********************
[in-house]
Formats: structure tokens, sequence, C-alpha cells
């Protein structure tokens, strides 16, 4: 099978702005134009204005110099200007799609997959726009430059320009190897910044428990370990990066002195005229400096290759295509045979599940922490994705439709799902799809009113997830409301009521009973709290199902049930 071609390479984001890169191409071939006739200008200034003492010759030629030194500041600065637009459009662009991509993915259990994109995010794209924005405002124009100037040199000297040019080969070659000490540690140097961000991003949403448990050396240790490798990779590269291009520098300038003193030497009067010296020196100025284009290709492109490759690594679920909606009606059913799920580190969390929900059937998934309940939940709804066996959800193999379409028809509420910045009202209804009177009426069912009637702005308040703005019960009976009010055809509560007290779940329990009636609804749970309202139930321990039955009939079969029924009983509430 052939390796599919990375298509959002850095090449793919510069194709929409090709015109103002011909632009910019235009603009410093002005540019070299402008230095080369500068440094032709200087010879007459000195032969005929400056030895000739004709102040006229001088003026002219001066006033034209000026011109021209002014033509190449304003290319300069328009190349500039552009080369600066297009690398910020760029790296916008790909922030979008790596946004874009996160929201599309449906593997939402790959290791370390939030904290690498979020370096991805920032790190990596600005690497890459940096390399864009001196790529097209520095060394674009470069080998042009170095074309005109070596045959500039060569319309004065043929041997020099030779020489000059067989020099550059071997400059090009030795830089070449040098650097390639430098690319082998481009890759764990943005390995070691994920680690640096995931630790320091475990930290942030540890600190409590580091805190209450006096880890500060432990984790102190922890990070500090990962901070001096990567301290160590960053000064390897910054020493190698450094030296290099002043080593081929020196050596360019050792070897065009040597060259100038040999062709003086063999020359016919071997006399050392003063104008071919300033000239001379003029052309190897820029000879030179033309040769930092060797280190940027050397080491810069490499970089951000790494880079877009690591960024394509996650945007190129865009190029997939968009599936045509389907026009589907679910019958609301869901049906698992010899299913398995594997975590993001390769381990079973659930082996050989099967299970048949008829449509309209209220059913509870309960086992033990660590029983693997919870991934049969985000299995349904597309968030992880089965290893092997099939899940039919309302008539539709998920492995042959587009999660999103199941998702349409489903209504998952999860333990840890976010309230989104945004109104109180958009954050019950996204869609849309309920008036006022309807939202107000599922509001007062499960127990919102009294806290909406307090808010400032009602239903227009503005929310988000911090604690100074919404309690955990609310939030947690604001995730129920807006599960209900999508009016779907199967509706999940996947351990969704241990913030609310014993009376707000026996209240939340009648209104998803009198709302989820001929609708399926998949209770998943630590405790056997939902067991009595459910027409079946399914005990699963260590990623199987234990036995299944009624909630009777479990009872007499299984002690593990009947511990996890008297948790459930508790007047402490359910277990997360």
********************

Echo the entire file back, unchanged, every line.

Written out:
[in-house]
Formats: structure tokens, sequence, C-alpha cells
């Protein structure tokens, strides 16, 4: 099978702005134009204005110099200007799609997959726009430059320009190897910044428990370990990066002195005229400096290759295509045979599940922490994705439709799902799809009113997830409301009521009973709290199902049930 071609390479984001890169191409071939006739200008200034003492010759030629030194500041600065637009459009662009991509993915259990994109995010794209924005405002124009100037040199000297040019080969070659000490540690140097961000991003949403448990050396240790490798990779590269291009520098300038003193030497009067010296020196100025284009290709492109490759690594679920909606009606059913799920580190969390929900059937998934309940939940709804066996959800193999379409028809509420910045009202209804009177009426069912009637702005308040703005019960009976009010055809509560007290779940329990009636609804749970309202139930321990039955009939079969029924009983509430 052939390796599919990375298509959002850095090449793919510069194709929409090709015109103002011909632009910019235009603009410093002005540019070299402008230095080369500068440094032709200087010879007459000195032969005929400056030895000739004709102040006229001088003026002219001066006033034209000026011109021209002014033509190449304003290319300069328009190349500039552009080369600066297009690398910020760029790296916008790909922030979008790596946004874009996160929201599309449906593997939402790959290791370390939030904290690498979020370096991805920032790190990596600005690497890459940096390399864009001196790529097209520095060394674009470069080998042009170095074309005109070596045959500039060569319309004065043929041997020099030779020489000059067989020099550059071997400059090009030795830089070449040098650097390639430098690319082998481009890759764990943005390995070691994920680690640096995931630790320091475990930290942030540890600190409590580091805190209450006096880890500060432990984790102190922890990070500090990962901070001096990567301290160590960053000064390897910054020493190698450094030296290099002043080593081929020196050596360019050792070897065009040597060259100038040999062709003086063999020359016919071997006399050392003063104008071919300033000239001379003029052309190897820029000879030179033309040769930092060797280190940027050397080491810069490499970089951000790494880079877009690591960024394509996650945007190129865009190029997939968009599936045509389907026009589907679910019958609301869901049906698992010899299913398995594997975590993001390769381990079973659930082996050989099967299970048949008829449509309209209220059913509870309960086992033990660590029983693997919870991934049969985000299995349904597309968030992880089965290893092997099939899940039919309302008539539709998920492995042959587009999660999103199941998702349409489903209504998952999860333990840890976010309230989104945004109104109180958009954050019950996204869609849309309920008036006022309807939202107000599922509001007062499960127990919102009294806290909406307090808010400032009602239903227009503005929310988000911090604690100074919404309690955990609310939030947690604001995730129920807006599960209900999508009016779907199967509706999940996947351990969704241990913030609310014993009376707000026996209240939340009648209104998803009198709302989820001929609708399926998949209770998943630590405790056997939902067991009595459910027409079946399914005990699963260590990623199987234990036995299944009624909630009777479990009872007499299984002690593990009947511990996890008297948790459930508790007047402490359910277990997360």